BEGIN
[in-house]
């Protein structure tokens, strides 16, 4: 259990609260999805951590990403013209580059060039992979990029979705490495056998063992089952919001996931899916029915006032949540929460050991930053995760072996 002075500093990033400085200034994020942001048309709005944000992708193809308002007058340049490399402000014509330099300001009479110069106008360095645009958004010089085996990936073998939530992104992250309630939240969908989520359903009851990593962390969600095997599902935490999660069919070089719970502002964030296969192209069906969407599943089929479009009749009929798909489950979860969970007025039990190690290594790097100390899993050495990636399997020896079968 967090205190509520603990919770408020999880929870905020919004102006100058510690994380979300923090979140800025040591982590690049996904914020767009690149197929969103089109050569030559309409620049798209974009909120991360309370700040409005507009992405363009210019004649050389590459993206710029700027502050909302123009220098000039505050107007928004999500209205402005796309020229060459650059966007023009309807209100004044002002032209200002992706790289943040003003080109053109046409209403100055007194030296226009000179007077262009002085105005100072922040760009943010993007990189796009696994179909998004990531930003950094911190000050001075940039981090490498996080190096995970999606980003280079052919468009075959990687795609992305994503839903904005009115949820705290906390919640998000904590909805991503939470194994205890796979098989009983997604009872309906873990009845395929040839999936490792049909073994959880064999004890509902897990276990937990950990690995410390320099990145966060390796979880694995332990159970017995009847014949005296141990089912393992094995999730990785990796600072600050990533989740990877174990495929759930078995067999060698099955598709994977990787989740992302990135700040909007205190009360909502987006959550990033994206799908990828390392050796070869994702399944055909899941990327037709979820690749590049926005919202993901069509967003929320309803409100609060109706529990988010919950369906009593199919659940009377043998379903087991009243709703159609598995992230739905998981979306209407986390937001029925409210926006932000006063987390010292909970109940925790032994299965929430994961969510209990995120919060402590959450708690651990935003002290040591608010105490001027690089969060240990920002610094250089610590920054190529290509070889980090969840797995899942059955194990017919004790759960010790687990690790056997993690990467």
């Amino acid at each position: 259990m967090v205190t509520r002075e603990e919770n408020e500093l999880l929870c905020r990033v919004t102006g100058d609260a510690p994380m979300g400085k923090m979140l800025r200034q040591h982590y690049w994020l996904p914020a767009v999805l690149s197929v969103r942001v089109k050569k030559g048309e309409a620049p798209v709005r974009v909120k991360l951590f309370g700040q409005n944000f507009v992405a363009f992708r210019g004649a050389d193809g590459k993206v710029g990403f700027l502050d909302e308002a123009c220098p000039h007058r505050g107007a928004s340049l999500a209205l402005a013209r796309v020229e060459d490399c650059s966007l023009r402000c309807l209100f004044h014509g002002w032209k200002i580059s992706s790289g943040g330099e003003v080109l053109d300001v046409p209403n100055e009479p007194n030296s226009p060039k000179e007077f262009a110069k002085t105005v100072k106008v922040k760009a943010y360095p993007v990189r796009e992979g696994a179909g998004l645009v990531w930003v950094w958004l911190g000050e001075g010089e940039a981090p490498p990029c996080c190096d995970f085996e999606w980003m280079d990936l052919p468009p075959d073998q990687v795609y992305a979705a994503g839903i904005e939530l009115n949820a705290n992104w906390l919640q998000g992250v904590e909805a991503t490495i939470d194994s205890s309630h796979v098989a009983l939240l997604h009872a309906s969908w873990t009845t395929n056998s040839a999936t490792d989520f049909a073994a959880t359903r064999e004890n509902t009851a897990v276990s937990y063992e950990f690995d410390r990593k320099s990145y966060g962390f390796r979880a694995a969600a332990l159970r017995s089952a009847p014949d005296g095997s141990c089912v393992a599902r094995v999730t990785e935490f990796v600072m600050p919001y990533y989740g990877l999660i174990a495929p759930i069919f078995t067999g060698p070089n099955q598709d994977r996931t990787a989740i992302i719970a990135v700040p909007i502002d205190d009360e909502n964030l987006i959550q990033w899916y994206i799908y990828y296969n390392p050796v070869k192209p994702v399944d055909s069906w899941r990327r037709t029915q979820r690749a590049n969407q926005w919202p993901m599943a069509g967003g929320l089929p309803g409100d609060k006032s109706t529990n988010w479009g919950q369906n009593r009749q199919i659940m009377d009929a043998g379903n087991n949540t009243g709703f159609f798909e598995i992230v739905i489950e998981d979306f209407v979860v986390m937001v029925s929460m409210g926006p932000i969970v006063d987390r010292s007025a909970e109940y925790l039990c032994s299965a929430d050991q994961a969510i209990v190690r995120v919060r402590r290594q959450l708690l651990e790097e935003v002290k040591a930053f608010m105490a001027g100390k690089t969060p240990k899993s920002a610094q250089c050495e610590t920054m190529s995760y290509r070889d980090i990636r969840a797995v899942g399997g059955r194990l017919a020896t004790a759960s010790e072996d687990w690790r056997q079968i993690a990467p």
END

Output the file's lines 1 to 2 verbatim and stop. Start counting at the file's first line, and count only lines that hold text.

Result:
[in-house]
């Protein structure tokens, strides 16, 4: 259990609260999805951590990403013209580059060039992979990029979705490495056998063992089952919001996931899916029915006032949540929460050991930053995760072996 002075500093990033400085200034994020942001048309709005944000992708193809308002007058340049490399402000014509330099300001009479110069106008360095645009958004010089085996990936073998939530992104992250309630939240969908989520359903009851990593962390969600095997599902935490999660069919070089719970502002964030296969192209069906969407599943089929479009009749009929798909489950979860969970007025039990190690290594790097100390899993050495990636399997020896079968 967090205190509520603990919770408020999880929870905020919004102006100058510690994380979300923090979140800025040591982590690049996904914020767009690149197929969103089109050569030559309409620049798209974009909120991360309370700040409005507009992405363009210019004649050389590459993206710029700027502050909302123009220098000039505050107007928004999500209205402005796309020229060459650059966007023009309807209100004044002002032209200002992706790289943040003003080109053109046409209403100055007194030296226009000179007077262009002085105005100072922040760009943010993007990189796009696994179909998004990531930003950094911190000050001075940039981090490498996080190096995970999606980003280079052919468009075959990687795609992305994503839903904005009115949820705290906390919640998000904590909805991503939470194994205890796979098989009983997604009872309906873990009845395929040839999936490792049909073994959880064999004890509902897990276990937990950990690995410390320099990145966060390796979880694995332990159970017995009847014949005296141990089912393992094995999730990785990796600072600050990533989740990877174990495929759930078995067999060698099955598709994977990787989740992302990135700040909007205190009360909502987006959550990033994206799908990828390392050796070869994702399944055909899941990327037709979820690749590049926005919202993901069509967003929320309803409100609060109706529990988010919950369906009593199919659940009377043998379903087991009243709703159609598995992230739905998981979306209407986390937001029925409210926006932000006063987390010292909970109940925790032994299965929430994961969510209990995120919060402590959450708690651990935003002290040591608010105490001027690089969060240990920002610094250089610590920054190529290509070889980090969840797995899942059955194990017919004790759960010790687990690790056997993690990467």